A type of normocytic anmia with predominant extravascular hemolysis.
Due to inherited defect of RBC cytoskeleton
Why do hereditary spherocytosis lead to anemia?
Spherocytes are less able to maneuver through the spleen and macrphages consume them leading to anemia.
treatment is splenectomy to stop the anemia, howell jolly bodies and spherulocytes will continue to exist.
What is the amino acid change in sickle cell anemia?
Autosomall recessive switch of glutamic acid with an abnormal valine that is hydrophobic.
HBS polymers aggregate when deoxygenated.
HBF is protective at birth.
what effect can hydroxy urea treatment at birth have?
Can increase HbF concentrations in the blood.
What are the microscopic changes seen with sickle cell anemia?
What is the amino acid swap in hemoglobin C patients?
Normal glutamic acid is replaced by a lysine.
what is paroxysmal nocturnal hemoglobinuria?
Aquired defect in myeloid stem cells resulting in absent GP1 (holds decay accelerating factor inhibited) rendering the cell to destruction by compliment.
the hemolysis thn occurs episodically often during sleep at night. Look for intravascular hemolysis.
How can one test for paroxysmal nocturnal hemoglobinuria?
Confirmatory test is acidifies serum test or flow cytometry to detect the lack of CD55 (DAF) on RBC.
What is glucose -6 -phosphate dehydrogenase deficiency?
X linked recessive
Reduced G6PD leads to cells being suceptible to oxidative stress.
Be careful with fava beans in these people.
What RBC type will be seen histologically following oxidative stress in G6PD deficient patients?
Primaquine, sulfa drugs, and dapsone can all cause oxidative stress that would be dangerous in these patients.
What are heinz bodies?
Cells that have had a bite taken out of them by macrophages in the spleen.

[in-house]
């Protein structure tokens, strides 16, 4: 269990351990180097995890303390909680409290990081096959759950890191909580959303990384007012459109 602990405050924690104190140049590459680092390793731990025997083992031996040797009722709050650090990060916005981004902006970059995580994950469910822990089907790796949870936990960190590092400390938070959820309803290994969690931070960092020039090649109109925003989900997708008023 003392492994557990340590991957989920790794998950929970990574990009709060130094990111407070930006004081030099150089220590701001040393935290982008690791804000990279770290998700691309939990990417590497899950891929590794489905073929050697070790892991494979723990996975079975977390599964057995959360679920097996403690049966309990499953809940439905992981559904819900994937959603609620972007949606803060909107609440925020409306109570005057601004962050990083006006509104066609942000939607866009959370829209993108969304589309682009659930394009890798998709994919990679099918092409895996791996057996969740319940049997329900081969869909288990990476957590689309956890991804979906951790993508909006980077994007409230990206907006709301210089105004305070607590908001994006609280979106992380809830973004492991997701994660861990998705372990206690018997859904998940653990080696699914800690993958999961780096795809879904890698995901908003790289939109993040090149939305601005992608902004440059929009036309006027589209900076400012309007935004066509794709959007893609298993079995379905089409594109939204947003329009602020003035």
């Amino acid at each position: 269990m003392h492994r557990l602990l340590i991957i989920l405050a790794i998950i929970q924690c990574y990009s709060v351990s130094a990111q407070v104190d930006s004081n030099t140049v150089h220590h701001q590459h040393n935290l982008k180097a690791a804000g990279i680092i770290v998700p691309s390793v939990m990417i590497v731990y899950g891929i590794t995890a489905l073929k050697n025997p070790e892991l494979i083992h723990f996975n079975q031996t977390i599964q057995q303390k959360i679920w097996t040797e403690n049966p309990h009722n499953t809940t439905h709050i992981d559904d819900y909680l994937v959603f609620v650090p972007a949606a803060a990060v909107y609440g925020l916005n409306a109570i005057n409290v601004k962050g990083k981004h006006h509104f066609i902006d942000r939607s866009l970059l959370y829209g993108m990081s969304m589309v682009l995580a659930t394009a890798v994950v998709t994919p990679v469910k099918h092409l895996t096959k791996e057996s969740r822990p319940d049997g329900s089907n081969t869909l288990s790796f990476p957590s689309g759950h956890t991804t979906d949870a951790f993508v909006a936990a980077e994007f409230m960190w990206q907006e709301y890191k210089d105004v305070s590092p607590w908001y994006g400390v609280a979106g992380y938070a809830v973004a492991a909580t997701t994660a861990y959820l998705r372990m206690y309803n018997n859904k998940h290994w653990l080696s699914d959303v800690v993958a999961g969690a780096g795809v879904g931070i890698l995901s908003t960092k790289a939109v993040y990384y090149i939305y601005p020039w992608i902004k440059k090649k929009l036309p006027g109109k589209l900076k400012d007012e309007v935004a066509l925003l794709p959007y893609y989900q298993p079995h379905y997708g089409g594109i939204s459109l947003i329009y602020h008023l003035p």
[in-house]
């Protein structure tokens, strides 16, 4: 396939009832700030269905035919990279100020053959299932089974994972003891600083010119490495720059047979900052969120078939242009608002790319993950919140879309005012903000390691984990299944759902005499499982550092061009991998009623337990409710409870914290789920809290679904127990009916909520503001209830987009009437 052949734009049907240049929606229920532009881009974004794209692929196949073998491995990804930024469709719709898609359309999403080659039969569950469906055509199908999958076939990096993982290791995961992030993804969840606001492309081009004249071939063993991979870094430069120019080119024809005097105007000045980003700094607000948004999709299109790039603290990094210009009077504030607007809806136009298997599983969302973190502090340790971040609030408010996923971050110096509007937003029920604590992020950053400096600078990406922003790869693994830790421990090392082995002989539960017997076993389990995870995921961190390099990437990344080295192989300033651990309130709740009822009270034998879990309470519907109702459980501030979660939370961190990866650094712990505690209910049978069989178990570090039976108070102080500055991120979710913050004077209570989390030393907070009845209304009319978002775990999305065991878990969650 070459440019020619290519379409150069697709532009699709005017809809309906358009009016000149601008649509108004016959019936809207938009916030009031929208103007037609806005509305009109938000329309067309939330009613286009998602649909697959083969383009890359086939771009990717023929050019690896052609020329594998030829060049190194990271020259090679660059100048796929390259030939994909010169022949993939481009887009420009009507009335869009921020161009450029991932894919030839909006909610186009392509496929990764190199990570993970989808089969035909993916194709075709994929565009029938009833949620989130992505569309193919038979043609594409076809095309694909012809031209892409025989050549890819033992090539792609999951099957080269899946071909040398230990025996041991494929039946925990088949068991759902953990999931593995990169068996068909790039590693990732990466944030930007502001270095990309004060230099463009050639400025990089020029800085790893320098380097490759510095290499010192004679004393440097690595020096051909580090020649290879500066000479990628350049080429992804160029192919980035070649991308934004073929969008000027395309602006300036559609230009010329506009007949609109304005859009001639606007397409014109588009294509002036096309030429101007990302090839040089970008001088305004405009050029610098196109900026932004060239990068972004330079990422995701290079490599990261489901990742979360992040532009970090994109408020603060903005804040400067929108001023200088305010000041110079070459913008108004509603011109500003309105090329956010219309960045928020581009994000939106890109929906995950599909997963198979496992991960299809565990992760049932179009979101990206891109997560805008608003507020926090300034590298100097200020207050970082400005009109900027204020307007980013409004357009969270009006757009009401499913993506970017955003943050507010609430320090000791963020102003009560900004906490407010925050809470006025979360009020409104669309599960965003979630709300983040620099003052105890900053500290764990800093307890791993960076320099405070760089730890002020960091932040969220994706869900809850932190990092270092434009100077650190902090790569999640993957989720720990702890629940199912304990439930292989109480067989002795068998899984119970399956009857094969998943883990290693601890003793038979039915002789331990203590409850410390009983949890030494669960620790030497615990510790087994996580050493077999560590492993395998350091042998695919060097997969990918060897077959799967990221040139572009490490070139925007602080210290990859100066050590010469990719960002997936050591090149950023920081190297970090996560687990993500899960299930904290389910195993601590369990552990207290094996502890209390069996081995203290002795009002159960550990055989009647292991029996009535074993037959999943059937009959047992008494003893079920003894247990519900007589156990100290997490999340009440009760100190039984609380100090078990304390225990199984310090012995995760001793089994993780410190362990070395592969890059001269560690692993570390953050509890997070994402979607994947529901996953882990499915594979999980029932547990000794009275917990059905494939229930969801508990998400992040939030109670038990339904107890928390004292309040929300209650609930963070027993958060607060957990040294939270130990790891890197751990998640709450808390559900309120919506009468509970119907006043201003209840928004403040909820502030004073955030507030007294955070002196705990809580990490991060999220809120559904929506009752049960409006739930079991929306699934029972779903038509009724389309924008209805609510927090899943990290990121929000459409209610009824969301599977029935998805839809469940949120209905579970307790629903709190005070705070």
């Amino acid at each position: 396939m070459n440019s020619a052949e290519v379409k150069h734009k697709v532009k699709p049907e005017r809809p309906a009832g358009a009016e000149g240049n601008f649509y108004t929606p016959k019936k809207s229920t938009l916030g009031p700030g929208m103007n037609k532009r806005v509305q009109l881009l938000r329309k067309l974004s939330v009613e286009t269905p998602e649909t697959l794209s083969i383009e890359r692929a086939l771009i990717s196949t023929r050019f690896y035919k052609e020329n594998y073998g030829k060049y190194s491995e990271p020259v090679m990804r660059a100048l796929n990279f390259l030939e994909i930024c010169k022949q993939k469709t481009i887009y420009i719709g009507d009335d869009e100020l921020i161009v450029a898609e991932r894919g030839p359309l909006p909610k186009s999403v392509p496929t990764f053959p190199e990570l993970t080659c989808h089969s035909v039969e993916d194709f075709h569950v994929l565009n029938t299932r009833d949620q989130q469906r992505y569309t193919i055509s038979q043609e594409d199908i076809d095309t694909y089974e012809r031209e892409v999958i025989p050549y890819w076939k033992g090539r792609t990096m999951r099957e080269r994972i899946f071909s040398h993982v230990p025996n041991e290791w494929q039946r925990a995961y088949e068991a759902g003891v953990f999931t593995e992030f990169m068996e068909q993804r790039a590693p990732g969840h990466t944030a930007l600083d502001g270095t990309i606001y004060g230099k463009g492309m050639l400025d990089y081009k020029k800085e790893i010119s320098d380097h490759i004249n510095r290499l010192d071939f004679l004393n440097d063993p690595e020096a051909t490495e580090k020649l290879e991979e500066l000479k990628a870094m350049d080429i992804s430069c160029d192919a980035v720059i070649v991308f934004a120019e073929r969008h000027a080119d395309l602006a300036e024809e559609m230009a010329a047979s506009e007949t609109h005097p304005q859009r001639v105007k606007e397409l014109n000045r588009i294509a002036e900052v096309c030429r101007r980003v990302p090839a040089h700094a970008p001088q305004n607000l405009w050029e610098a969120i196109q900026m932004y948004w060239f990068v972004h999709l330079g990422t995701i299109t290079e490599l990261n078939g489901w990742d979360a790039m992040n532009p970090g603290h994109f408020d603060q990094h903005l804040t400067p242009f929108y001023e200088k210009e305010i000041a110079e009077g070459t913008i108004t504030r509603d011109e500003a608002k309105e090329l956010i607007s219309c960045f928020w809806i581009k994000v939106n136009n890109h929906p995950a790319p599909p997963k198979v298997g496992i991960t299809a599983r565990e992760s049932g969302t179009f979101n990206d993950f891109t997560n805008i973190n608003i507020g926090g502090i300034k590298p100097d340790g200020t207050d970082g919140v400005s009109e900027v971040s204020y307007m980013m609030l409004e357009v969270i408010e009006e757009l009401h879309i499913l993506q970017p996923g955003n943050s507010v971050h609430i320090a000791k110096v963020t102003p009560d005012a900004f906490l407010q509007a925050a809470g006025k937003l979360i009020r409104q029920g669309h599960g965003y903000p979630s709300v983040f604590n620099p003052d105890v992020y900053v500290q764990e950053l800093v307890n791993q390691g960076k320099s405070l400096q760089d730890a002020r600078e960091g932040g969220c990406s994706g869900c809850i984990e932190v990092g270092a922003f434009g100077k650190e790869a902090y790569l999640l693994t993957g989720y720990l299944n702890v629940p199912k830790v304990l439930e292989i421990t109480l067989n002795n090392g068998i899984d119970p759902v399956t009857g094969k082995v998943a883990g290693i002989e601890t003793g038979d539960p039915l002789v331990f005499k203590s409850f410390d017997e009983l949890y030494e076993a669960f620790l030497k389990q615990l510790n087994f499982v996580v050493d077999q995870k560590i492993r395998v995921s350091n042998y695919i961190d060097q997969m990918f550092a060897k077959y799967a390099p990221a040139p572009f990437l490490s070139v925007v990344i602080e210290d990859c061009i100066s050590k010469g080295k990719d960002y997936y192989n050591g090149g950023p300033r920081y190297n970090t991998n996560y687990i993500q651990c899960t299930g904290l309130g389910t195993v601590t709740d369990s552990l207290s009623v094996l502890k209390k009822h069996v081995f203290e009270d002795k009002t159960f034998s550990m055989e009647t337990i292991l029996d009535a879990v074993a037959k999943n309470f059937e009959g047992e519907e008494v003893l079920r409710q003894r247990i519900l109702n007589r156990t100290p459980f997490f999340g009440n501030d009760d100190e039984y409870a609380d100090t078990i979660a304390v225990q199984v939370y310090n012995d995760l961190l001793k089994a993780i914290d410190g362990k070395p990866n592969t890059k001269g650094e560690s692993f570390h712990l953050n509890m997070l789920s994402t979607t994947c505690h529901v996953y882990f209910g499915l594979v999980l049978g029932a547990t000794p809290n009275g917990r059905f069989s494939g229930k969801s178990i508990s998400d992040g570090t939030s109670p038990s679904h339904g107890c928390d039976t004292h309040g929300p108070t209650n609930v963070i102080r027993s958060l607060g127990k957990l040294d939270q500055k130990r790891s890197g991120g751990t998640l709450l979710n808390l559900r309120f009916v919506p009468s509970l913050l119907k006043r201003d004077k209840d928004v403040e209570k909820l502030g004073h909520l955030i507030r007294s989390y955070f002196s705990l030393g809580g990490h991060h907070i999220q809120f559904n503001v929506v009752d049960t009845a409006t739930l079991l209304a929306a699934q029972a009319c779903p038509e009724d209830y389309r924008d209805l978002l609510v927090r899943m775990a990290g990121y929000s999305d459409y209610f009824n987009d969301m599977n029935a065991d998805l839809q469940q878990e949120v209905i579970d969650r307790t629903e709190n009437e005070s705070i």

Another name for it is bite cell.
Leads to intravascular hemolysis.
Which antibody tends to bind RBC in the heat?
IgG in the heat (central body)
IgM in the cold (extremities) Think mycoplasm pneumo.
Direct coombs test
detects antibodies bound to a RBC.
Anti-IgG is added to the patients RBC.
Indirect coombs test
Confirms the presence of antibodies in a patients serum.
What is microangiopathic hemolytic anemia?
Intravascular hemolysis that occurs as RBC pass through the circulation.
If a patient has anemia as well as a low reticulocyte count what should you be considering?
At this point one should be considering the possibility of bone marrow corruption.
Think EPO destruction/kidney damage, bone marrow damage, or microcytic/macrocytic causes
What is aplastic anemia?
Damage to the hematopoietic stem cells resulting in pancytopenia
Which is anemia, thrombocytopenia, and leukopenia.
A bone biopsy will reveal fatty empty marrow.
What is leukopenia
Below normal WBC count
What is leukocytosis?
A high WBC count >10K
What do myeloblasts produce?
What type of lymphoma can cause eosinophilia?
What type of leukemia can lead to basophilia?
The monospot test can screen for....
Usually positive within 1 week after infection.
EBV patients are at risk for forming a rash to what drug?
Describe what markers state a patient has acute lymphoblastic leukemia
Seen most commonly in children and down syndrome.
TdT and DNA polymerase staining can be a sign.
t9:22 seen most commonly in adults with acute lymphoblastic leukemia.
What staining can differentiate acute myeloid leukemia?